NJ - Springfield: First Congregation of the Presbyterian Church at Springfield
The First Presbyterian Church of Springfield dates to 1745. Three families who composed the total population of the crossroads settlement of Springfield joined with their neighbors from the outlying farmlands to form a Presbyterian congregation, under the Presbytery of New York. For sixteen years, the congregation gathered in a small log cabin at what is today Spring Street and Main Street in Millburn under pastor was Rev. Timothy Syms. In 1761, a second, larger sanctuary was built on the site of the present building.
In November of 1778, as the American Revolution drew to a climax, the congregation opened the sanctuary for use as a public storehouse, while worship services were moved to the garret of the parsonage. On June 23, 1780, the Battle of Springfield was fought to prevent the advancement of British and Hessian soldiers to Washington's Headquarters in Morristown. Rev. James "Fighting Parson" Caldwell was serving as the Chaplain of Colonel Jonathan Dayton's regiment of the Continental Army. As the Patriots ran out of wadding for their guns during the crucial battle, Rev. Caldwell rushed into the church, ripping pages from the hymnals written by Isaac Watts for use as wadding, shouting, "Give ‘em Watts, boys!" An original Watts hymnal is on display in the entrance of the sanctuary.
After burning the church to the ground, the British were forced to retreat to Staten Island, and fighting on New Jersey soil was ended. Today, the smallest state park in New Jersey, measuring only ten square feet, is located on the front lawn of the church. Here, a monument of the Revolutionary Soldier was commemorated in 1905. Following the destruction of the church, the congregation met in the parsonage barn, where Rev. Jacob Van Arsdale added more balconies to accommodate the growing congregation.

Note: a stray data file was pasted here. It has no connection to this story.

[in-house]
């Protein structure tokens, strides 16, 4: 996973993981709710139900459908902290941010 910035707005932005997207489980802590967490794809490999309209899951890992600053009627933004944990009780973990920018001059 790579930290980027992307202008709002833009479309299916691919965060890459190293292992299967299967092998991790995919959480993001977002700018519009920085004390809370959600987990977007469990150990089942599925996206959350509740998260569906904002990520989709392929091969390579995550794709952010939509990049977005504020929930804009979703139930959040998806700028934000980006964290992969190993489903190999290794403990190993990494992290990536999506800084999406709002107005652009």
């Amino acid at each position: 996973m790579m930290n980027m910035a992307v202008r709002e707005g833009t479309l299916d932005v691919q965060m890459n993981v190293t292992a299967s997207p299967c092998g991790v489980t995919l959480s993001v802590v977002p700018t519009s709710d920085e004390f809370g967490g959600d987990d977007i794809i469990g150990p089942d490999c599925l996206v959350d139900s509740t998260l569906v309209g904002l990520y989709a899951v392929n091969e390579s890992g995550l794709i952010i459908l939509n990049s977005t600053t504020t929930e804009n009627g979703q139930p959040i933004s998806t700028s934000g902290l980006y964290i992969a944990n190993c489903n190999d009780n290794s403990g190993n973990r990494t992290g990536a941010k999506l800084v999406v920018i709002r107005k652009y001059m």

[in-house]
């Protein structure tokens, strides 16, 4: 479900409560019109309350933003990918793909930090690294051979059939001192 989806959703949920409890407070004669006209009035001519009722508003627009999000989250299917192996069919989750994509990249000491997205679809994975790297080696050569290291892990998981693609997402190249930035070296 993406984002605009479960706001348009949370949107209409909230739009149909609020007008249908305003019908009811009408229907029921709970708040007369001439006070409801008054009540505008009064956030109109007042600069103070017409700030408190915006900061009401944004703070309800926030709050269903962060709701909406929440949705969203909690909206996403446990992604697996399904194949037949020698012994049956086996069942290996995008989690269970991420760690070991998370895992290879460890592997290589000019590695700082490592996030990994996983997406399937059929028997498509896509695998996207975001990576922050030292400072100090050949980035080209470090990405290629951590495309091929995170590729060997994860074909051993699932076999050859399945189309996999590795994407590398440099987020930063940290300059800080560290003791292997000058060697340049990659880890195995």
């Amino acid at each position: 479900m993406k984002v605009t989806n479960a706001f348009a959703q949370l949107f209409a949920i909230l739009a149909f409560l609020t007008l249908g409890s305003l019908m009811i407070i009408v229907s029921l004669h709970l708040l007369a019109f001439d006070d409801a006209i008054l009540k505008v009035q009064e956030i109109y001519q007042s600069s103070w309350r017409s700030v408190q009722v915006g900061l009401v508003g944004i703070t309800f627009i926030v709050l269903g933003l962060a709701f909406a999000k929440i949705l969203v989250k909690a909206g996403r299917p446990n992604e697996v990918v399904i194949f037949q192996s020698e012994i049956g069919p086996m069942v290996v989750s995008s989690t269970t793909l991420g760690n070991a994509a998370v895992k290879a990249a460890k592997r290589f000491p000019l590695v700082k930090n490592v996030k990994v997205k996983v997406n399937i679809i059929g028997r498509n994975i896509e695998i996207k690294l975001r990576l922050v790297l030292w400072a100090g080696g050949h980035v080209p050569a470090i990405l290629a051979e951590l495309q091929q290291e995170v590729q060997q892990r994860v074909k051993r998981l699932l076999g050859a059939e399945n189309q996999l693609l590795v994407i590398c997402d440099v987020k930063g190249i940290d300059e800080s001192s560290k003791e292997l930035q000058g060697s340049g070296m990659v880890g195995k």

In 1791, the present building was constructed, using labor and materials from the congregation. While women prepared food for the volunteers in booths flanking the site, men brought their tools and the best timber their farms could furnish. Contributions were solicited from churches in the Presbytery of New York. In 1892, the clock tower was donated by a descendant of Rev. Van Arsdale.
In the 1980's, a major restoration project was undertaken, as the church was outfitted with an aluminum replica of the original bell tower, foundation reinforcement, steel tie rods and posts to support the sanctuary, insulation, and hand-hewn cedar shake shingles, exactly like the originals.
New Jersey State Register (1990)
National Register #90000668 (1990)